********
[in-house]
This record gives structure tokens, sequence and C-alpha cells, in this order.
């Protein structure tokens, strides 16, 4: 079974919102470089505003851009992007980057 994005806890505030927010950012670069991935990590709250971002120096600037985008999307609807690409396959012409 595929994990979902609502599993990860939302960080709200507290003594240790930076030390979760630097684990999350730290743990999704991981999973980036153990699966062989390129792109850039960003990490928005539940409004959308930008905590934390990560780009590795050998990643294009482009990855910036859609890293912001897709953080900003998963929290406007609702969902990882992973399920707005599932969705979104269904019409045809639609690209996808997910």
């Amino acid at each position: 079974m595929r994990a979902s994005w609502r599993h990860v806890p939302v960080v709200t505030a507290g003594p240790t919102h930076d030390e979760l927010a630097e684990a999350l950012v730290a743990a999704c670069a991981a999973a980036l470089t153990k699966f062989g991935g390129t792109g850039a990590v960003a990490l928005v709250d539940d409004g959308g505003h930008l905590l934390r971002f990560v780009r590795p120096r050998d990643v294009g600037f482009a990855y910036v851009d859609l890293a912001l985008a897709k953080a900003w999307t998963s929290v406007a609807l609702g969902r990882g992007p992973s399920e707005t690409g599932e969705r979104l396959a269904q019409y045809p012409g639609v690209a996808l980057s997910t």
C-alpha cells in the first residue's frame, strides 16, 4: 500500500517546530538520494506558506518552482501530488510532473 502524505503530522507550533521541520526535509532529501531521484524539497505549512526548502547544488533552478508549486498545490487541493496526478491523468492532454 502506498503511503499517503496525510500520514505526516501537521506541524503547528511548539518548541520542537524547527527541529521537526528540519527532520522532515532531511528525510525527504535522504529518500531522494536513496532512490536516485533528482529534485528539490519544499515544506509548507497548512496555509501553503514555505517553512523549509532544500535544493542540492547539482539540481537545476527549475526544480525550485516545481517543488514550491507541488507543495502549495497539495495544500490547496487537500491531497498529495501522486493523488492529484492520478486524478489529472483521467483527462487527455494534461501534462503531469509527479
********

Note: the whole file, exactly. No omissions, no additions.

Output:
[in-house]
This record gives structure tokens, sequence and C-alpha cells, in this order.
């Protein structure tokens, strides 16, 4: 079974919102470089505003851009992007980057 994005806890505030927010950012670069991935990590709250971002120096600037985008999307609807690409396959012409 595929994990979902609502599993990860939302960080709200507290003594240790930076030390979760630097684990999350730290743990999704991981999973980036153990699966062989390129792109850039960003990490928005539940409004959308930008905590934390990560780009590795050998990643294009482009990855910036859609890293912001897709953080900003998963929290406007609702969902990882992973399920707005599932969705979104269904019409045809639609690209996808997910």
């Amino acid at each position: 079974m595929r994990a979902s994005w609502r599993h990860v806890p939302v960080v709200t505030a507290g003594p240790t919102h930076d030390e979760l927010a630097e684990a999350l950012v730290a743990a999704c670069a991981a999973a980036l470089t153990k699966f062989g991935g390129t792109g850039a990590v960003a990490l928005v709250d539940d409004g959308g505003h930008l905590l934390r971002f990560v780009r590795p120096r050998d990643v294009g600037f482009a990855y910036v851009d859609l890293a912001l985008a897709k953080a900003w999307t998963s929290v406007a609807l609702g969902r990882g992007p992973s399920e707005t690409g599932e969705r979104l396959a269904q019409y045809p012409g639609v690209a996808l980057s997910t």
C-alpha cells in the first residue's frame, strides 16, 4: 500500500517546530538520494506558506518552482501530488510532473 502524505503530522507550533521541520526535509532529501531521484524539497505549512526548502547544488533552478508549486498545490487541493496526478491523468492532454 502506498503511503499517503496525510500520514505526516501537521506541524503547528511548539518548541520542537524547527527541529521537526528540519527532520522532515532531511528525510525527504535522504529518500531522494536513496532512490536516485533528482529534485528539490519544499515544506509548507497548512496555509501553503514555505517553512523549509532544500535544493542540492547539482539540481537545476527549475526544480525550485516545481517543488514550491507541488507543495502549495497539495495544500490547496487537500491531497498529495501522486493523488492529484492520478486524478489529472483521467483527462487527455494534461501534462503531469509527479